Ministries to spend billions to reduce fine dustThree ministries are joining forces and will spend a combined 300 billion won ($257.5 million) from 2017 through 2023 to develop scientific and technical measures to tackle the ever-serious fine dust problem.
The Ministry of Science, ICT and Future Planning, the Ministry of Health and Welfare, and the Ministry of Environment announced on Saturday they would launch a singular research and development center that will identify the causes of fine dust, analyze harmful components and develop technologies to reduce creation of the dust.
The joint efforts come five months after the government unveiled “special measures to control fine dust,” which include getting old vehicles that emit toxic particulates off of the road and ending the construction of coal-reliant thermal power plants.
“We are seeking to come up with fundamental solutions in science and technology to the fine dust problem and will improve related regulations,” said Hong Nam-ki, first vice minister of science, ICT and future planning.
For three years starting in 2017, the ministry will devote 42.3 billion won to finding the cause and defining the origins of different types of dust by dividing Korea into five different regions. In the longer term, the government aims to improve the precision in measuring and predicting fine dust from the current 62 percent to as much as 75 percent by 2020. Later, the forecast system will mobilize vehicles and drones as well as bid data and artificial intelligence.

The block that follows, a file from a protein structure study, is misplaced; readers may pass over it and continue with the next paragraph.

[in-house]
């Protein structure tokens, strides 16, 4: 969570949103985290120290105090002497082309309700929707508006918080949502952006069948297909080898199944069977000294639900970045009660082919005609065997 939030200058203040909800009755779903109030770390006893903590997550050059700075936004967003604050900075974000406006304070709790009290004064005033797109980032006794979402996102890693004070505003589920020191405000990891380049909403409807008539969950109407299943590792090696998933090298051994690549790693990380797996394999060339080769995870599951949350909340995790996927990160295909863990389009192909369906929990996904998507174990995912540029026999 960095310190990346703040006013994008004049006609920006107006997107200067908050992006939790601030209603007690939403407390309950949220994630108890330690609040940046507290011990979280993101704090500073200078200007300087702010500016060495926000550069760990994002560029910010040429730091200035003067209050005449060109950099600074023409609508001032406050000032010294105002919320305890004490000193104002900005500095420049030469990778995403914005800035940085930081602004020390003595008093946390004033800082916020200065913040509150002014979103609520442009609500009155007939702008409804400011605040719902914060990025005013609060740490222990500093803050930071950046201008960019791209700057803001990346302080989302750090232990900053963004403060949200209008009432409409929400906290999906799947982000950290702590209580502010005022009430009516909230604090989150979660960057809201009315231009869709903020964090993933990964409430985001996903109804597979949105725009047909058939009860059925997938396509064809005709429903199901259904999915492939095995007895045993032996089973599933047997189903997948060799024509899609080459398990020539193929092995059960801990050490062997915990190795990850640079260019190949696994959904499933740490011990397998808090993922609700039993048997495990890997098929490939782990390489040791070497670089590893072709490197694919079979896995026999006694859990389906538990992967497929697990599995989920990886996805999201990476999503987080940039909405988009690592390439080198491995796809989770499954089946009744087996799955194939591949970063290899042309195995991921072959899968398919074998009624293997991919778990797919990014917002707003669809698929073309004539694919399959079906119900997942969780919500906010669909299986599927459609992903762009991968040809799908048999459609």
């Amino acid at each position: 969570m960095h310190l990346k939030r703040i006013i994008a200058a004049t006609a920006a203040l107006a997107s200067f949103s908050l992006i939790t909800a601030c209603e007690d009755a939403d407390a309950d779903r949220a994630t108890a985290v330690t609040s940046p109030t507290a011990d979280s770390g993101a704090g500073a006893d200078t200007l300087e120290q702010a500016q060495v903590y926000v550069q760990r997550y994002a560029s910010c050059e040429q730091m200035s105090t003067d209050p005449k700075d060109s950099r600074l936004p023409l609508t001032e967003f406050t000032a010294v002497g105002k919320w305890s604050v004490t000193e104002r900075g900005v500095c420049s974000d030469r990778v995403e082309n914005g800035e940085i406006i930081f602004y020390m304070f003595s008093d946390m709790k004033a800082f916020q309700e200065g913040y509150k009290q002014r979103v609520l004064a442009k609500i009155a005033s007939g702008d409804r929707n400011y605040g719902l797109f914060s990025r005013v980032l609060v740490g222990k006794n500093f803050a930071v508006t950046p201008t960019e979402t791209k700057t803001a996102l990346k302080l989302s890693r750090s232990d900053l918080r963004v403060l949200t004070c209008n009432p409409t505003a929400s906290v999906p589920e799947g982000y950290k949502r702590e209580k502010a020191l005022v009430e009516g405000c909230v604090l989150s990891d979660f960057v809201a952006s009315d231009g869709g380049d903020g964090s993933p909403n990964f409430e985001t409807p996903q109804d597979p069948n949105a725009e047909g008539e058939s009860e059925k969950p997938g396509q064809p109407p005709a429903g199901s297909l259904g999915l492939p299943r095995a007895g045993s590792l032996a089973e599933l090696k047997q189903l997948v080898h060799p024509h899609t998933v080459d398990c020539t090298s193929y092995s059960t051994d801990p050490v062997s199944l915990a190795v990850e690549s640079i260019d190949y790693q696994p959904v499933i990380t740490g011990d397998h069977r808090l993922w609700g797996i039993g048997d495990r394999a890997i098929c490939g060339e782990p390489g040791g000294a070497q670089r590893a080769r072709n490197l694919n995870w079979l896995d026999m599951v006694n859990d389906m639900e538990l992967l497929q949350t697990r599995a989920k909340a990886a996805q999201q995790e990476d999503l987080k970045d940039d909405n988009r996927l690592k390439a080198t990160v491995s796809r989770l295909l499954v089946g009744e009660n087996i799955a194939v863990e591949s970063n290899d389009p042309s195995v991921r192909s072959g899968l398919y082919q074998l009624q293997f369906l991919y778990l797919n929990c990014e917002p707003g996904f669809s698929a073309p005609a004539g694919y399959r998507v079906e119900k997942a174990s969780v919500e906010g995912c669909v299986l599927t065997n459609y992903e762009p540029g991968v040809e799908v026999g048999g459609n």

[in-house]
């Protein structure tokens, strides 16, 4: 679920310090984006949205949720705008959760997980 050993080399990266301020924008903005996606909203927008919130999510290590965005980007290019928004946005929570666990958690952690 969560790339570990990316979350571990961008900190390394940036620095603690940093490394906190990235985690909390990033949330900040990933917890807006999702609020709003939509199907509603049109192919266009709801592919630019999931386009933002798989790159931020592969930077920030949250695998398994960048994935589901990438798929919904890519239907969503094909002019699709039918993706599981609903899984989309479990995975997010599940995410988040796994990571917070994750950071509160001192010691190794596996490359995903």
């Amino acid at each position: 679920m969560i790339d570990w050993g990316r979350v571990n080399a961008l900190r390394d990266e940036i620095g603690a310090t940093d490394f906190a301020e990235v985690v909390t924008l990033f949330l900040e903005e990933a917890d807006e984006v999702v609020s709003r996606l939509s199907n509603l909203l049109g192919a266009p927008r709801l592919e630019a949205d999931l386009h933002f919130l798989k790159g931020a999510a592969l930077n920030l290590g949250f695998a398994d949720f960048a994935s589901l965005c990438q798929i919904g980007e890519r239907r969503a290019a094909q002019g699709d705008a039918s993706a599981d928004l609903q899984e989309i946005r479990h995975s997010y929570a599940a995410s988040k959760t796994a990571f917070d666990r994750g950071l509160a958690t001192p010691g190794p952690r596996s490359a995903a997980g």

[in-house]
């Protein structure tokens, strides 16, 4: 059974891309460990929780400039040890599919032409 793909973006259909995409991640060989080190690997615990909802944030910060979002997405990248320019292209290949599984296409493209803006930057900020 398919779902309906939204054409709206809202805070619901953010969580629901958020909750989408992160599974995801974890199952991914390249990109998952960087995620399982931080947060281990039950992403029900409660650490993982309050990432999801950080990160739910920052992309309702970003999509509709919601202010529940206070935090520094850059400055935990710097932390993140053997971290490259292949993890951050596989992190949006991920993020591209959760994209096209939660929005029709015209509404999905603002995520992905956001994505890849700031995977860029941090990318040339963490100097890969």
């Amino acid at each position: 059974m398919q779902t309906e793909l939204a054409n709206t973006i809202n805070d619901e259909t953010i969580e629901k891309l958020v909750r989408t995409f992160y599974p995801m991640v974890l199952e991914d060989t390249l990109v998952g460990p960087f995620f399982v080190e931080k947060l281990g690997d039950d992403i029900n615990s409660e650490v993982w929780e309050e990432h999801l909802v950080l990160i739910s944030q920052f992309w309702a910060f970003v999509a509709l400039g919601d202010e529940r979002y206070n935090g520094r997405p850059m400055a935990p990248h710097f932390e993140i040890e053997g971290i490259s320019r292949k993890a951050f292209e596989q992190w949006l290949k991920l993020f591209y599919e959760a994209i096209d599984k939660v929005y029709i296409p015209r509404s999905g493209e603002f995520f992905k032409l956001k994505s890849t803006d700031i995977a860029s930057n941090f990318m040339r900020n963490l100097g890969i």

Currently, Korea’s meteorological agency can only provide a two-day forecast for fine dust.
Even though fine dust increasingly affects the daily lives of Koreans, the country is devoid of a proper method to accurately measure the new weather phenomenon.
Some blame China’s heavy manufacturing and emissions from massive cars and the Environment Ministry was battered in May after citing grilling mackerel and pork belly at households nationwide as one of key culprits behind the fine dust emission. A day later, the ministry withdrew its argument after harsh outcry.
The three ministries will also work together to develop technologies that help reduce generation of fine dust at large constructions site, manufacturing facilities and from public transportation.
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